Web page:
God has given His creatures, man and angels, free agency in that they have the power of personal decision. This must be so or we would not be moral beings answerable to God the Judge. The Word of God is clear in distinguishing between the bad purposes of Man and the good purposes of God, who sovereignly overrules human action as a planned means to His own goals (Genesis 50:20; Acts 2:23; Acts 13:26-39). However, Man’s free agency reveals to us a mystery. God has sovereign control over Man’s free actions. This sovereignty is complete, but God has not revealed to us how this can be so. He has left this a mystery. Even so, God is not the author of sin. God has conferred responsibility on moral agents for their thoughts, words, and deeds, according to His justice.

The LORD reigns; he is robed in majesty; the LORD is robed; he has put on strength as his belt. Yes, the world is established; it shall never be moved. Your throne is established from of old; you are from everlasting. The floods have lifted up, O LORD, the floods have lifted up their voice; the floods lift up their roaring. Mightier than the thunders of many waters, mightier than the waves of the sea, the LORD on high is mighty! Your decrees are very trustworthy; holiness befits your house, O LORD, forevermore. (Psalms 93:1-5 ESV)

God’s Sovereignty guarantees the stability of the world against all the forces of chaos. It also confirms the trustworthiness of all God’s utterances and directives and calls for the worship of His people. When Christians are broken in spirit, humble, and meek, God’s Sovereignty is understood to be the source of their joy, hope, and confidence in Him. Those who “have it all figured out” and are “in need of nothing more” have placed their hope in their decisions and religion. Their thinkology to them is what is the source of their comfort and confidence. These things are the fruit of pride and they are deadly in their deception. On the other hand, the Christian is not in God’s Kingdom because of any of these things. Instead, they have entered the Kingdom on their knees, on their face before their Sovereign Lord God, poor in spirit, humble, and meek. They believe, repent, and are justified by faith, all by the grace of their Sovereign God.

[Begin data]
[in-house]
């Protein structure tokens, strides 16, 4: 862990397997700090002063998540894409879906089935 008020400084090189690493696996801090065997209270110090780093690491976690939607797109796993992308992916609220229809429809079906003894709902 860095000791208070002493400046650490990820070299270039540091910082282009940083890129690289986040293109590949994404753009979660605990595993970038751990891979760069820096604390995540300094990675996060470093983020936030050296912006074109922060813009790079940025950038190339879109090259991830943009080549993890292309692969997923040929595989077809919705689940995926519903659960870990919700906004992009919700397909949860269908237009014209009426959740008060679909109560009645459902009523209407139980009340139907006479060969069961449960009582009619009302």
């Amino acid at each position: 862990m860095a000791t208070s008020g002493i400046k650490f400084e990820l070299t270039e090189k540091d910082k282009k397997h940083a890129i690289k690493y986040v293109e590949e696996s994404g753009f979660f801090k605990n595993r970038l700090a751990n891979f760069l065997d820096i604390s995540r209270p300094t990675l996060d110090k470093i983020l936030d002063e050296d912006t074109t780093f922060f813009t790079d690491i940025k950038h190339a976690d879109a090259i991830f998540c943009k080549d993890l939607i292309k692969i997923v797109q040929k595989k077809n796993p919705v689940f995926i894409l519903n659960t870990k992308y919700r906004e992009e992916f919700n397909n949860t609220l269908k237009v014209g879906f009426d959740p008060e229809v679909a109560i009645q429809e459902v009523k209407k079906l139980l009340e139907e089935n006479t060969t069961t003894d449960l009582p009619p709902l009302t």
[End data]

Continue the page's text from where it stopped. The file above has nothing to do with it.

Soli Deo Gloria!

Addendum: For further reading, I wrote this piece the day after my grandson was born back in September.

8 thoughts on “The Sovereignty of God

  1. “Those who “have it all figured out” and are “in need of nothing more” have placed their hope in their decisions and religion.”

    I must confess, I am quite confused in this statement. You sound like Rob Bell, and that causes me no shortage of alarm. Please explain, brother!

  2. M.G.

    What I meant by that was in reference to people trusting in themselves for their salvation instead of in the Grace and mercy of God according to the Gospel. Sorry for the confusion…

    In Christ

    Mike Ratliff

  3. i thought God cant violate our will because if he did we cant be considered free agents. we are free agents whose will is under bondage of sin. thought this was what the reformers believed in too. princeton vs old divinity, chapter 1, quotes Charnock and other reformers on this.
    what God does to fulfill his purposes is that he persuades us and reasons with us causing us to believe. While regeneration is a passive act faith must be an active decision by the user. can you verify if this is what they were saying or not? thanks.

  4. Abe, here is what I said, “However, Man’s free agency reveals to us a mystery. God has sovereign control over Man’s free actions. This sovereignty is complete, but God has not revealed to us how this can be so. He has left this a mystery. Even so, God is not the author of sin. God has conferred responsibility on moral agents for their thoughts, words, and deeds, according to His justice.”

    I also recommend to all who desire to delve into the “mystery” to read this. Here is an excerpt from it on this subject:

    Without the least reserve or hesitancy we subscribe to the Philadelphia Confession of Faith in its declaration that “God hath decreed in himself from all eternity, by the most wise and holy counsel of his own will, freely and unchangeably all things whatsoever comes to pass.” This includes evil as well and as fully as good, though in a different sense; and is supported by both reason and revelation. See chapter on “The Will of God.” Also see Dan. 4:35; Isa. 46:10; Rom. 9:19; Eph. 1:11.
    When men say that the absolute sovereignty of God cannot be reconciled with the free agency of man by finite minds, they betoken a misunderstanding either of free agency, or the workings of God’s sovereignty, or both. Free agency is in perfect, full, and manifest harmony with the absolute sovereignty of God. The bond of union between the two lies in the fact that the will is subject to the character of its possessor. God has determined the character of each man, through either His positive or permissive decrees—positive in the case of all good, and permissive in the case of all evil. And God, having determined all circumstances, controls the motives that influence the will. Thus God controls the actions of men, and yet men act at all times as freely as God Himself does. If there were no God, man could not act more freely than he does.